How One of the Worst ‘Star Trek’ Films Became Its Most Significant

Patrick Stewart and Tom Hardy in “Star Trek: Nemesis”

Paramount Patrick Stewart and Tom Hardy in “Star Trek: Nemesis”

Longtime fans of “Star Trek” are well aware of the pecking order of the franchise’s films. It seems like there are three distinct categories. There are outstanding ones, like “The Wrath of Khan,” “The Voyage Home,” and “First Contact.” Then, there’s a second tier of stories, including “The Search for Spock” and “Insurrection” — these were just ‘OK.’ 

The final slot is reserved for the series of films saved for special occasions… like for anniversaries or when trying to watch all of the movies in order. These include “The Motion Picture,” “The Final Frontier,” and “Nemesis.”

Even today, “Star Trek: Nemesis” is still controversial. While there are some who try to defend the 2002 film, it is the lowest-rated of the four movies featuring the cast from “The Next Generation.”


They Knew This Was The Last One


Marina Sirtis Interview Promoting Star Trek NemesisInterview with Marina Sirtis, Counselor Troi in Star Trek Nemesis (combined from shorter interview segments)2010-11-27T10:57:54Z

Even though Paramount had plans for a fifth film after “Nemesis,” the cast and crew knew that this was it for their run. During one of her press interviews before the film’s release, Marina Sirtis (Troi) said as much.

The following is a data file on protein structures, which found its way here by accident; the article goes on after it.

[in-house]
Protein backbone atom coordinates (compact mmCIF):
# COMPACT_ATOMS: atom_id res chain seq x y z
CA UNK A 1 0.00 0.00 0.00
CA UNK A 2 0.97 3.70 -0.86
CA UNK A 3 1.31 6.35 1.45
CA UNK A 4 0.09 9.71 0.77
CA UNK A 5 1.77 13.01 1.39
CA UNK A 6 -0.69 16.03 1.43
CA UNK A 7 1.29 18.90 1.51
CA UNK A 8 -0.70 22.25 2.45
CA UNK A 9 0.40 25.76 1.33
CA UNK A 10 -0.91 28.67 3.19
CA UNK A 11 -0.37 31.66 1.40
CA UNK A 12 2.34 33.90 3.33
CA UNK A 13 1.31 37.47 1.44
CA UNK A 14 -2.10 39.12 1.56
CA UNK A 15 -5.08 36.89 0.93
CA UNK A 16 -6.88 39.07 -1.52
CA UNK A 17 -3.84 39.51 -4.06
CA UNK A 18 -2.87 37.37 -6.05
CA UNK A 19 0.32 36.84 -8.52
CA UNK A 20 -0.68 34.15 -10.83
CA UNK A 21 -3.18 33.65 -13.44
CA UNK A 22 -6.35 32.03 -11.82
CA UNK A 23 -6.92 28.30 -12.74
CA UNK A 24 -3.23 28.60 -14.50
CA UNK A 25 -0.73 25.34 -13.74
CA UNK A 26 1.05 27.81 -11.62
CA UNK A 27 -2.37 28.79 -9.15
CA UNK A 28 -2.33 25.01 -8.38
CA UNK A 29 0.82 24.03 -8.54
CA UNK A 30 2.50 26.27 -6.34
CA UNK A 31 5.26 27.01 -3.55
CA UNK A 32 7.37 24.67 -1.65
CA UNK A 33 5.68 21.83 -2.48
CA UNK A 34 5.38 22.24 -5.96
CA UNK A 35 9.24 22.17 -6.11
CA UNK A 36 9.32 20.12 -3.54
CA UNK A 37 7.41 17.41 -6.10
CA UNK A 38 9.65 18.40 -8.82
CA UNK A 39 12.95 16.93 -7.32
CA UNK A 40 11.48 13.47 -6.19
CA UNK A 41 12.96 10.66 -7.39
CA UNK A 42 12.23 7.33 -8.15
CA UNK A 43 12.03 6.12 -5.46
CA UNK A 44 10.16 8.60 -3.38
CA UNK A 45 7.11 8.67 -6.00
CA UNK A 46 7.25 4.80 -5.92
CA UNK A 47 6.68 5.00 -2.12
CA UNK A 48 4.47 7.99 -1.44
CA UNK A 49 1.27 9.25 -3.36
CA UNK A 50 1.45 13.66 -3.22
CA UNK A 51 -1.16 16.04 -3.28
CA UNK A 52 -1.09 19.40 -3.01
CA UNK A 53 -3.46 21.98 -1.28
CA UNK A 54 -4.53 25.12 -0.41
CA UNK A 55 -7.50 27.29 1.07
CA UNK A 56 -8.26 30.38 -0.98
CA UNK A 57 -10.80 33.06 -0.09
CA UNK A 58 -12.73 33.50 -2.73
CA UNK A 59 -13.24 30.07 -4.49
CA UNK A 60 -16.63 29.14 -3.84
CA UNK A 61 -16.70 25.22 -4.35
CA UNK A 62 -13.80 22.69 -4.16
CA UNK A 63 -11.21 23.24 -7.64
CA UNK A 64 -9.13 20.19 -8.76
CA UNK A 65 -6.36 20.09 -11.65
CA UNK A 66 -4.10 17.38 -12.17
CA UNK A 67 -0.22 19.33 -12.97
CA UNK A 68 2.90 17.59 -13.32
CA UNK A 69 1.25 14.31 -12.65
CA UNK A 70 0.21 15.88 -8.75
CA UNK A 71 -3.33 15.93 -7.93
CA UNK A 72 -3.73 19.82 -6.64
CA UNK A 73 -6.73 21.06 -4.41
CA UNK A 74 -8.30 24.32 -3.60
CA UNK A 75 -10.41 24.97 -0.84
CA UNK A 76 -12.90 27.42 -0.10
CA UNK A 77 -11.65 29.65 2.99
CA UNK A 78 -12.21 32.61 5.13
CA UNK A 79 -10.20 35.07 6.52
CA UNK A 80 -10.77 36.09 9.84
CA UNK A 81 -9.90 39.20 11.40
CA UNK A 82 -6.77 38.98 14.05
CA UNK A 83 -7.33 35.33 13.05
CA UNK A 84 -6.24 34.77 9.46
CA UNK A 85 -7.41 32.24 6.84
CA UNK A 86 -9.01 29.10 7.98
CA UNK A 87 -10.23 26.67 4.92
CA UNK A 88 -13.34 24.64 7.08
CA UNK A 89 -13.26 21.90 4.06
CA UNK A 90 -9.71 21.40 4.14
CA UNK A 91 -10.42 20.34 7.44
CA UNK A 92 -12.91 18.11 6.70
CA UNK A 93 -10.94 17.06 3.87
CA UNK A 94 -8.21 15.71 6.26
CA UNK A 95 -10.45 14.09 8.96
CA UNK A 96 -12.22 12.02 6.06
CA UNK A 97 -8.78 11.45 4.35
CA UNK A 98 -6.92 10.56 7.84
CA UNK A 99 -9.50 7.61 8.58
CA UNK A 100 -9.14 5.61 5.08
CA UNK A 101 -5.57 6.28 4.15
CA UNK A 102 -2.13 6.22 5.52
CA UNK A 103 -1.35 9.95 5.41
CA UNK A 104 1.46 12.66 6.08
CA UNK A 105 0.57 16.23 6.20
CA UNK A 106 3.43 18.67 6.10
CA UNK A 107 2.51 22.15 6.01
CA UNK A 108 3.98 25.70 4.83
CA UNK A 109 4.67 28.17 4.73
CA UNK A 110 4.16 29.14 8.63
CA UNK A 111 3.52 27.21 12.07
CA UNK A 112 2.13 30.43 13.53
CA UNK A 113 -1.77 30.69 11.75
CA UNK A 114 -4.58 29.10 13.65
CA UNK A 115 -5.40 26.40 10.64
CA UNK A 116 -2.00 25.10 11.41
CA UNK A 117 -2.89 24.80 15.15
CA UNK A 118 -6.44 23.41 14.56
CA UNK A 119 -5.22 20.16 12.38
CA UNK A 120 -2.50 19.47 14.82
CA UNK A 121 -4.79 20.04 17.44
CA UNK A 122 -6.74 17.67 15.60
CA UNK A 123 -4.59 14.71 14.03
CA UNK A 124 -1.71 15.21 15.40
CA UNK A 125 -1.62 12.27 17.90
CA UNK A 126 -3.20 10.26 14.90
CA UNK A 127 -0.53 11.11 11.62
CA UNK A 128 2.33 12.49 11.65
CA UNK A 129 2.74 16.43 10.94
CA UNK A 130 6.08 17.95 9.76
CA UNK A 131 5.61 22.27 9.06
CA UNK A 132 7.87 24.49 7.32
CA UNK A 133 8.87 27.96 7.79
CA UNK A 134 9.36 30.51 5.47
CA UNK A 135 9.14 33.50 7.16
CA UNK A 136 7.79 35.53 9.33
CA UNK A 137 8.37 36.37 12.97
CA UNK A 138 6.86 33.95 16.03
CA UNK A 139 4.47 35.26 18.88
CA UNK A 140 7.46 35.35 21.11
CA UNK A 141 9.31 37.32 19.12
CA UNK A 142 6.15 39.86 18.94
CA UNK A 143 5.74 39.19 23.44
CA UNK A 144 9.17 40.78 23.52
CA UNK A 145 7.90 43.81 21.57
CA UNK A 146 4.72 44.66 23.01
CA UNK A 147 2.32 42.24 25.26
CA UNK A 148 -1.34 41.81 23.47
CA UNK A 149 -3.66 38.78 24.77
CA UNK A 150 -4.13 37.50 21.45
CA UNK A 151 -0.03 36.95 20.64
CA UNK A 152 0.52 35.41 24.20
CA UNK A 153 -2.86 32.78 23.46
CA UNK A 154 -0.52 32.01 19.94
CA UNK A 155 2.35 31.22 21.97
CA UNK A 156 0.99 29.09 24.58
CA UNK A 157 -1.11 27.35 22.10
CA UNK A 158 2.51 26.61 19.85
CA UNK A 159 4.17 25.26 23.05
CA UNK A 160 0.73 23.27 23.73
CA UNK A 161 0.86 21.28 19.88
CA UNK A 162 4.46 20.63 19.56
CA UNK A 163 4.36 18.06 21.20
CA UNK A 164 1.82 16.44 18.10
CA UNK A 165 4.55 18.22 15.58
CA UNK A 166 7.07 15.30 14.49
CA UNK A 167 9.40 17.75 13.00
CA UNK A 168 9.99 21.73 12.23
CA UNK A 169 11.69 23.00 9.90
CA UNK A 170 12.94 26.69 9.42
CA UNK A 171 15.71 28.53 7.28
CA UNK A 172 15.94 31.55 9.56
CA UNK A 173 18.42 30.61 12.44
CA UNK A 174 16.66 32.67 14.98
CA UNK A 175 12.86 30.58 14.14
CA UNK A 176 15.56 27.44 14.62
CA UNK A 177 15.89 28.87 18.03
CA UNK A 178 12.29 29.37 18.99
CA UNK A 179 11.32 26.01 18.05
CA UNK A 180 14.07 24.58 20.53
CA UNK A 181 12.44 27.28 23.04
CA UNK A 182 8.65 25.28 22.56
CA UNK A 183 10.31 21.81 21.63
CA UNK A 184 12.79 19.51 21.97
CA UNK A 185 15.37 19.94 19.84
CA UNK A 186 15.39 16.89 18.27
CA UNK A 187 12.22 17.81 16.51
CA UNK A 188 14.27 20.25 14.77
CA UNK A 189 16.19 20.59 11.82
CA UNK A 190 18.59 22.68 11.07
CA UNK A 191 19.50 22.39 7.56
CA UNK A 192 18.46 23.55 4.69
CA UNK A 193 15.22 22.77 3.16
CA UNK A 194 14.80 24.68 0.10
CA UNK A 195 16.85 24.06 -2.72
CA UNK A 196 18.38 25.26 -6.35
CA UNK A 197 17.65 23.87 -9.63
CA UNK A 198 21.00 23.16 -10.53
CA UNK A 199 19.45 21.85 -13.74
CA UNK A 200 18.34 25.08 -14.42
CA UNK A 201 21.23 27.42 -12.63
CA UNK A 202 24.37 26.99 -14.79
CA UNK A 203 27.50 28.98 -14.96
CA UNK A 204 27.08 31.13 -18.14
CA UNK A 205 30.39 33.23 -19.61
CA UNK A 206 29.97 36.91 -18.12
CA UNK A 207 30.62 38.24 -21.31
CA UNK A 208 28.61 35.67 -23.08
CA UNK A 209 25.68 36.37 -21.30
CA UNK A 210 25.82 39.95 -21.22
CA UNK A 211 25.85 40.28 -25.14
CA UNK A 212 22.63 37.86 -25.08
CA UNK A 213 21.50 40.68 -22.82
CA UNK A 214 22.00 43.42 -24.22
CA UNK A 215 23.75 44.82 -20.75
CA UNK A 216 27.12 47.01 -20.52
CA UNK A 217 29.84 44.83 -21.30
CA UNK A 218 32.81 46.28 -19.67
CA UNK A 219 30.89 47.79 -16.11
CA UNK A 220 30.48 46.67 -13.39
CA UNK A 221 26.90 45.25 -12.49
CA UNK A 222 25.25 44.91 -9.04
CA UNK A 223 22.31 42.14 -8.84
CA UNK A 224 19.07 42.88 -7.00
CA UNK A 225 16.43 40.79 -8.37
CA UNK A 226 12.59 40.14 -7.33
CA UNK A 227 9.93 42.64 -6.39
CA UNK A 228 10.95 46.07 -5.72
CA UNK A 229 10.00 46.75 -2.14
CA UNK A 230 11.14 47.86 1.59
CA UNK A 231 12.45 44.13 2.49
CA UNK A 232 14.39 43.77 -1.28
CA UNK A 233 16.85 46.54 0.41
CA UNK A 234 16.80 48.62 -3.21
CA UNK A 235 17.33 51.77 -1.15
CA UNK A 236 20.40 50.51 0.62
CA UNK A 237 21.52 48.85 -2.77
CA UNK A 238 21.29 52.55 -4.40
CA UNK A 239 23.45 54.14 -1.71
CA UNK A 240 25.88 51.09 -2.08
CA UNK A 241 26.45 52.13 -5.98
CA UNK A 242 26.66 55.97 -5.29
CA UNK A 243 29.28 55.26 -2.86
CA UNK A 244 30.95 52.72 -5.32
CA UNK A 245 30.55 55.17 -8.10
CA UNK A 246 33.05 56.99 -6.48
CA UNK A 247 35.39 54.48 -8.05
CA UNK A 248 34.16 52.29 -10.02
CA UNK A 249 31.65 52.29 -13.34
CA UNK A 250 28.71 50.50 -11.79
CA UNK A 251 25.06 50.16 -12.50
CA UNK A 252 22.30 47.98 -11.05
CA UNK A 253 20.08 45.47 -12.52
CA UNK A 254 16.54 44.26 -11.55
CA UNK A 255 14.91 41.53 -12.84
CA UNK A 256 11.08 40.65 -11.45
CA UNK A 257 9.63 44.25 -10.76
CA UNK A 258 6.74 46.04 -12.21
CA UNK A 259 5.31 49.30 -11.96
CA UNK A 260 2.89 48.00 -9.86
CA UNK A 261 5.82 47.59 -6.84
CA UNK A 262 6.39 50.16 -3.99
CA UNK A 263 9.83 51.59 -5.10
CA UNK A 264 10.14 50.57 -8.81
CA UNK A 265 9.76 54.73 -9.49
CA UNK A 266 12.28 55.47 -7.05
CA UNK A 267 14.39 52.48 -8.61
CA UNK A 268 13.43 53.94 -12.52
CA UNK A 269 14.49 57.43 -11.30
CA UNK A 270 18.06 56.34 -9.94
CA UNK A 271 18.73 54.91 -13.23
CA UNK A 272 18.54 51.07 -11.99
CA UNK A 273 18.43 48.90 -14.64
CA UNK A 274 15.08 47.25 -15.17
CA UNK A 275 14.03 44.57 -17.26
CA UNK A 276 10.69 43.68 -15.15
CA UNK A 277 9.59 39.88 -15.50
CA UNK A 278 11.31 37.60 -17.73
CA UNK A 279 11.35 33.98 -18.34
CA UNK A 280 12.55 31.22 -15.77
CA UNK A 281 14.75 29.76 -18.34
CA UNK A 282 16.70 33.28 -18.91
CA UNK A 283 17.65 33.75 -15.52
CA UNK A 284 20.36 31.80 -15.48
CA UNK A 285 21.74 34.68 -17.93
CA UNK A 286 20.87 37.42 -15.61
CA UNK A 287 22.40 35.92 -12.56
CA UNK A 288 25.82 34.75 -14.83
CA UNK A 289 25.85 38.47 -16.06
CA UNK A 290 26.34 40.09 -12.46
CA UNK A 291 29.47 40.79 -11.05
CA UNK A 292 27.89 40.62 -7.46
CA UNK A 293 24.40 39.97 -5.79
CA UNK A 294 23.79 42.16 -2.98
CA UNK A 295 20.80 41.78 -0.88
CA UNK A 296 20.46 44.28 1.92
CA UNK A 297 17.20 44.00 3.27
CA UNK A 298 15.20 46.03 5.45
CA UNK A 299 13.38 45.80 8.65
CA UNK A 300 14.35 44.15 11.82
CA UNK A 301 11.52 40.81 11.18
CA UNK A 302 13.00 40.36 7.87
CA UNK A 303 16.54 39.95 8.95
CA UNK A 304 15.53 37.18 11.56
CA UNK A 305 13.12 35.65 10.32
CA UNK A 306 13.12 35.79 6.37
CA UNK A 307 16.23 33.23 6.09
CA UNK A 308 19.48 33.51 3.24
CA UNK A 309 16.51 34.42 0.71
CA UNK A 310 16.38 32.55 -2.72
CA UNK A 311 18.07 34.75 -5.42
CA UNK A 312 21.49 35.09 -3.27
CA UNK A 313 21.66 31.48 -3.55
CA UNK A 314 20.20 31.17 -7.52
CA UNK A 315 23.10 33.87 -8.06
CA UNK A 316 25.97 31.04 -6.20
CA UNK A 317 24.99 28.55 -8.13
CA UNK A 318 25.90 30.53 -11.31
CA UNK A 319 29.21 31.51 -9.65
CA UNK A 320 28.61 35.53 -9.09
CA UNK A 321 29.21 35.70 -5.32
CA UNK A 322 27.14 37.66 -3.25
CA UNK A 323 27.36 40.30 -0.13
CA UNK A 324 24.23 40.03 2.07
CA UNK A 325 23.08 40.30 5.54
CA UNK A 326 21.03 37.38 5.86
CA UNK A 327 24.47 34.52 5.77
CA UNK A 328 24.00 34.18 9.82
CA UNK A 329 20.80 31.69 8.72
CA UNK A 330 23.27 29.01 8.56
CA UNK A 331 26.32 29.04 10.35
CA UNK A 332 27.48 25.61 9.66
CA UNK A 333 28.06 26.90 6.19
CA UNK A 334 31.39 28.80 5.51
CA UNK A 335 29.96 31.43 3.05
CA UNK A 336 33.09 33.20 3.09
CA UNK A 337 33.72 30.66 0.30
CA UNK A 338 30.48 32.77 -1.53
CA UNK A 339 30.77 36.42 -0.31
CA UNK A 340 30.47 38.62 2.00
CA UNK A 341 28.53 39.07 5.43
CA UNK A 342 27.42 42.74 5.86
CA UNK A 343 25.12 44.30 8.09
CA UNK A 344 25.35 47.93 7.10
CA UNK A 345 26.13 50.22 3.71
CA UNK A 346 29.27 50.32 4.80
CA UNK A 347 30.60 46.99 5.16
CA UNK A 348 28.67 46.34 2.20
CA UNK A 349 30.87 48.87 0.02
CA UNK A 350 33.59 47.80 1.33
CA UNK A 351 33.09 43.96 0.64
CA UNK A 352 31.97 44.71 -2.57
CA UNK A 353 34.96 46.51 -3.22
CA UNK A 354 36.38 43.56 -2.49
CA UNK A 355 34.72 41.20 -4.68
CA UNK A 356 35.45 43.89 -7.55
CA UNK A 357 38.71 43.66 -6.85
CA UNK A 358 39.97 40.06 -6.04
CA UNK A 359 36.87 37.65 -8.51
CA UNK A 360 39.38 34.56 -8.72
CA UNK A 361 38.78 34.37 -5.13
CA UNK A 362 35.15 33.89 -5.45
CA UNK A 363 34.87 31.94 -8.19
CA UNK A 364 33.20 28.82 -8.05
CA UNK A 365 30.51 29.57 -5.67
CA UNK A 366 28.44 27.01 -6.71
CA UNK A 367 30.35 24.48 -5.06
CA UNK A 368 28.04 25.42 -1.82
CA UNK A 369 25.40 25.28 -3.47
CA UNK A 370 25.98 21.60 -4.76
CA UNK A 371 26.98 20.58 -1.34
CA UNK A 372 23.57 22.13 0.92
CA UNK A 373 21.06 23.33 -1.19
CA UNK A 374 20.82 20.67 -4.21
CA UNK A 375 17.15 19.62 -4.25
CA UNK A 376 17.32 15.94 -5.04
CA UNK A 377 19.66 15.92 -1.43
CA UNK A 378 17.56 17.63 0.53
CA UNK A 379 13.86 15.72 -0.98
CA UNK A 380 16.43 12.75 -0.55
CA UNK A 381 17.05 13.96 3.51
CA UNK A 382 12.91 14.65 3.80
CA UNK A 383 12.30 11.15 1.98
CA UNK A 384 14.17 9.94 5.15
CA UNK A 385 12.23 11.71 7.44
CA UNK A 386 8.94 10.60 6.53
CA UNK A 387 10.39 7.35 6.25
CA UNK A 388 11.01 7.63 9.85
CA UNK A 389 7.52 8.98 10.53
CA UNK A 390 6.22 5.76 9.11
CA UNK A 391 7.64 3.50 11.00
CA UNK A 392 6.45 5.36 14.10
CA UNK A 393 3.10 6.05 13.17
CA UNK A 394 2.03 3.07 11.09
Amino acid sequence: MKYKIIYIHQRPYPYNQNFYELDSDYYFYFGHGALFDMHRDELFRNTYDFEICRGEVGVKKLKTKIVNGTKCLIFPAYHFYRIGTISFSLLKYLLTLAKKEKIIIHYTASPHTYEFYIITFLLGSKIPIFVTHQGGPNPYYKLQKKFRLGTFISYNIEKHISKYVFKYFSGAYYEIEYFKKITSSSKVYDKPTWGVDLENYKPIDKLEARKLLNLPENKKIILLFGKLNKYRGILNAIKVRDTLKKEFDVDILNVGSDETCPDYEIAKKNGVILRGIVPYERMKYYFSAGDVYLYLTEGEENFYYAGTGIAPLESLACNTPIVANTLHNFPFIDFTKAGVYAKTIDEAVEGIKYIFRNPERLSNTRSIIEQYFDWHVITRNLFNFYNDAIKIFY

“Fortunately, this looks like it’s going to be the last movie,” Sirtis said when explaining her fear of taking her clothes off in front of the crew for a mind-melding scene. 

Like the other cast members, Sirtis hit the circuit to urge fans and non-fans to come out and see “Nemesis.” 

“Go see it,” she urged. “Even if you don’t become a Trekkie, you’re gonna enjoy this movie.”


Nemesis Didn’t Connect with Moviegoers

Unfortunately, “Nemesis” did not perform well at the box office. The film was made on a $60 million budget and brought back just $67 million. That is considered a flop, or as Gizmodo says, “a franchise killer.” 

Compare that with the release of “Star Wars – Special Edition” a few years before, which raked in $138.26 million. It is easy to understand why Paramount stopped developing any more TNG films. However, some fans have taken it upon themselves to fix the plot and script problems.

Many fans point out that the film may have been doomed from the start since Stewart Baird was enlisted to direct and allegedly “hated” the franchise. It is reported that he also refused to watch any of the prior films or series to get a feel for what ought to happen. Baird even called LeVar Burton “Laverne” by accident

Even now, some look back at Tom Hardy’s performance as a Picard clone (Shinzon) and are reevaluating it. However, because of this box office failure, fans would not see Trek back on the silver screen until the 2009 ‘reboot’ series, which starred Chris Pine as a young James T. Kirk.


‘Nemesis’ Created a Ripple of Storylines